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20 October 2018
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ThinkFM 2016: Performance Through Psychology


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09 June 2016 | FM World Team

Katie Ledger, senior practitioner, complete-coherence.com

Think Productively and Brilliantly Every Day

12:05 - 12:35PM

“If I was to punch you in the mouth or stroke your thigh, you’re going to have very different reactions”

Katie Ledger began by discussing the notion of “internal” facilities management, which she explained as being the thoughts and feelings that workers experience throughout the day. 

Many of the problems in the world of business arise from how one individual communicates with another. Usually there is a workaround, but this originates from the person rather than a system or process. This thinking has major implications for management, which tends to use processes to fix problems.

Unfortunately, many people walk into a building in the morning and leave a part of their personality at the door, only to collect it again at the end of the working day. Ledger asked how we should ensure that people bring their whole selves into work every day. 

The important variable in measuring personal improvement is ‘vertical development’. This goes beyond simply the acquisition of knowledge and skills: “this isn’t changing what we know, but how we know it”.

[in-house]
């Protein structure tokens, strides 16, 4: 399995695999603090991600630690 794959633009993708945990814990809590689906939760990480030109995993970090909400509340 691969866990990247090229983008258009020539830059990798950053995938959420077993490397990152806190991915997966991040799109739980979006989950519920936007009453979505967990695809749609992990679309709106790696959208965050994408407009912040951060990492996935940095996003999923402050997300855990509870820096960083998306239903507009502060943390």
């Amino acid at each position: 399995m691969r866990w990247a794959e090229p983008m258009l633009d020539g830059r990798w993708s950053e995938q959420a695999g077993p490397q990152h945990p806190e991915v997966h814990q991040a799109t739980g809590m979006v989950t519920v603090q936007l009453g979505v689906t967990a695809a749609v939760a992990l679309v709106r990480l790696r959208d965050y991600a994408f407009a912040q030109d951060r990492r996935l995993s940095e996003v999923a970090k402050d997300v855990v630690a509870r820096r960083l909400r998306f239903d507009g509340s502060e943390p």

Ledger explained the core internal factors that make up a human being: physical – which includes the amount of intrinsic energy of an individual; emotional intelligence; values; cognitive ability and maturity. The important external factors are, behaviour, networks and impact. 

But how does this relate to productivity and results? Results are a function of how we behave, which is in turn affected by how we think and feel. 

“If I was to punch you in the mouth or stroke your thigh, you’re going to have very different reactions.”

Feeling is dictated by emotion, and at the root of emotion is our physiological response to stimulus. “Emotion is a packet of energy in motion. If someone is anxious, they experience sweaty palms, dry throat and tense shoulders. We can put a label on that packet of energy and we call it an emotion. 

“In the event of conflict and trouble, we have the capacity to bend, rather like bamboo shoots bending in a storm, before flexing back into shape.”

Ledger explained how a person’s heart rate variance can predict the risk of major illnesses and ill health. It also underpins energy, dynamism and our ability to respond to a threat. Understanding physiological procedures helps us to think clearly and respond, rather than simply to react. 

Using a member of the audience, Ledger demonstrated how our heart rates rise quickly in stressful situations; however, in office environments, it can be difficult to measure these things, meaning vital biological data can be essentially hidden from us, which in itself provides a significant hurdle to effective communication and productivity. 

Ledger showed how the most effective response to a stressful workplace situation is to “respond not react” by being aware of our own physiological processes, and, for example, using breathing exercises. These tools allows us to remain “coherent”, effective - and happy. 


The aim is for people to bring their whole selves to work.

FM can provide environments and systems to help employees control their physiology